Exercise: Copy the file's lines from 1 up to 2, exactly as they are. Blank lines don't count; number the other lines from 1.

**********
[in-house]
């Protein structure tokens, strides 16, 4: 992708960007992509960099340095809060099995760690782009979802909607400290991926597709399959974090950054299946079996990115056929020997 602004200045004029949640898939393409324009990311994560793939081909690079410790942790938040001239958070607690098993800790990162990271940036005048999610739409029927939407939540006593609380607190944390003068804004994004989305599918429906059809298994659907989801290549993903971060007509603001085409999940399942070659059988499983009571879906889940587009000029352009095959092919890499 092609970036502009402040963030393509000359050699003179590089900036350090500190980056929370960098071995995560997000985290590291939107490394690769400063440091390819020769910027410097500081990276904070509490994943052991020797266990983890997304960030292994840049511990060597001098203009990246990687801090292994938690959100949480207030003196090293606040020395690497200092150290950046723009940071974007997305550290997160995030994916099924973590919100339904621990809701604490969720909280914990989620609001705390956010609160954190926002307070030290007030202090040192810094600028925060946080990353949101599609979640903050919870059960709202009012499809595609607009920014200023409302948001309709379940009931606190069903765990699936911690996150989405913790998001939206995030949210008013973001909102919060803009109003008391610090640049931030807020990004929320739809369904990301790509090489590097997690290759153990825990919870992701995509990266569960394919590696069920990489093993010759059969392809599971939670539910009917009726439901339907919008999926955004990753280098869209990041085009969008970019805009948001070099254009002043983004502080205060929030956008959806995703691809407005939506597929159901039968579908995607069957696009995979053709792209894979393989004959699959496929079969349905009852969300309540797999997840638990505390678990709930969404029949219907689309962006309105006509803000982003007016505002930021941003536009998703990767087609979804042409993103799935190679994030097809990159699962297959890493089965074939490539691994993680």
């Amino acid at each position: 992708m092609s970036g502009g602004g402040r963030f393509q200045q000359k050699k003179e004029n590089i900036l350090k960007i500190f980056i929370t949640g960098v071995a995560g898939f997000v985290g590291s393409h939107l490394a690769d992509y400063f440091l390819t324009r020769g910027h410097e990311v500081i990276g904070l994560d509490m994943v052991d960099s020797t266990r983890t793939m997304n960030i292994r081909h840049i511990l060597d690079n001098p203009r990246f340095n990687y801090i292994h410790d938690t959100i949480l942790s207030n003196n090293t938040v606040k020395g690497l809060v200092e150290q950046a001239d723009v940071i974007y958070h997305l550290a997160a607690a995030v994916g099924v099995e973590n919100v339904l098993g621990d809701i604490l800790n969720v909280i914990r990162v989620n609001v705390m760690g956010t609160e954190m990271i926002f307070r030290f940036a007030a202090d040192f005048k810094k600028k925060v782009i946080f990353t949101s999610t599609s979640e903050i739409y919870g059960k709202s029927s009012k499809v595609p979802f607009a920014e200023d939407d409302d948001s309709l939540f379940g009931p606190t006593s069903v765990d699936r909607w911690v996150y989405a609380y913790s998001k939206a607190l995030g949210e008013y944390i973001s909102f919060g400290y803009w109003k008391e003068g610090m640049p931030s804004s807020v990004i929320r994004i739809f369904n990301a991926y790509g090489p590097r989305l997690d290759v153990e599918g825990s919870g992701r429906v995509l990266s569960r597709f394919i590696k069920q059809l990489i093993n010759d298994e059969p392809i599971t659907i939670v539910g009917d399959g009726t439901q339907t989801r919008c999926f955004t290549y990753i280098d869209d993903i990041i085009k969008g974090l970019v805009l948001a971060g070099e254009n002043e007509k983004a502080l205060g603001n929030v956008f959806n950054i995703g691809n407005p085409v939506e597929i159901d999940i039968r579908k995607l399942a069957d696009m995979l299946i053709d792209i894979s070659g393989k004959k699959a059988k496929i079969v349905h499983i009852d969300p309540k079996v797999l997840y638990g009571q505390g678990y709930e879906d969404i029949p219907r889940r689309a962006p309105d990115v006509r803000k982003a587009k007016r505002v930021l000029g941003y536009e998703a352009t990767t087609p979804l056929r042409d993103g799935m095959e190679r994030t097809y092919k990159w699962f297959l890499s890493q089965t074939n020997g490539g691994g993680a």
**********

[in-house]
């Protein structure tokens, strides 16, 4: 992708960007992509960099340095809060099995760690782009979802909607400290991926597709399959974090950054299946079996990115056929020997 602004200045004029949640898939393409324009990311994560793939081909690079410790942790938040001239958070607690098993800790990162990271940036005048999610739409029927939407939540006593609380607190944390003068804004994004989305599918429906059809298994659907989801290549993903971060007509603001085409999940399942070659059988499983009571879906889940587009000029352009095959092919890499 092609970036502009402040963030393509000359050699003179590089900036350090500190980056929370960098071995995560997000985290590291939107490394690769400063440091390819020769910027410097500081990276904070509490994943052991020797266990983890997304960030292994840049511990060597001098203009990246990687801090292994938690959100949480207030003196090293606040020395690497200092150290950046723009940071974007997305550290997160995030994916099924973590919100339904621990809701604490969720909280914990989620609001705390956010609160954190926002307070030290007030202090040192810094600028925060946080990353949101599609979640903050919870059960709202009012499809595609607009920014200023409302948001309709379940009931606190069903765990699936911690996150989405913790998001939206995030949210008013973001909102919060803009109003008391610090640049931030807020990004929320739809369904990301790509090489590097997690290759153990825990919870992701995509990266569960394919590696069920990489093993010759059969392809599971939670539910009917009726439901339907919008999926955004990753280098869209990041085009969008970019805009948001070099254009002043983004502080205060929030956008959806995703691809407005939506597929159901039968579908995607069957696009995979053709792209894979393989004959699959496929079969349905009852969300309540797999997840638990505390678990709930969404029949219907689309962006309105006509803000982003007016505002930021941003536009998703990767087609979804042409993103799935190679994030097809990159699962297959890493089965074939490539691994993680």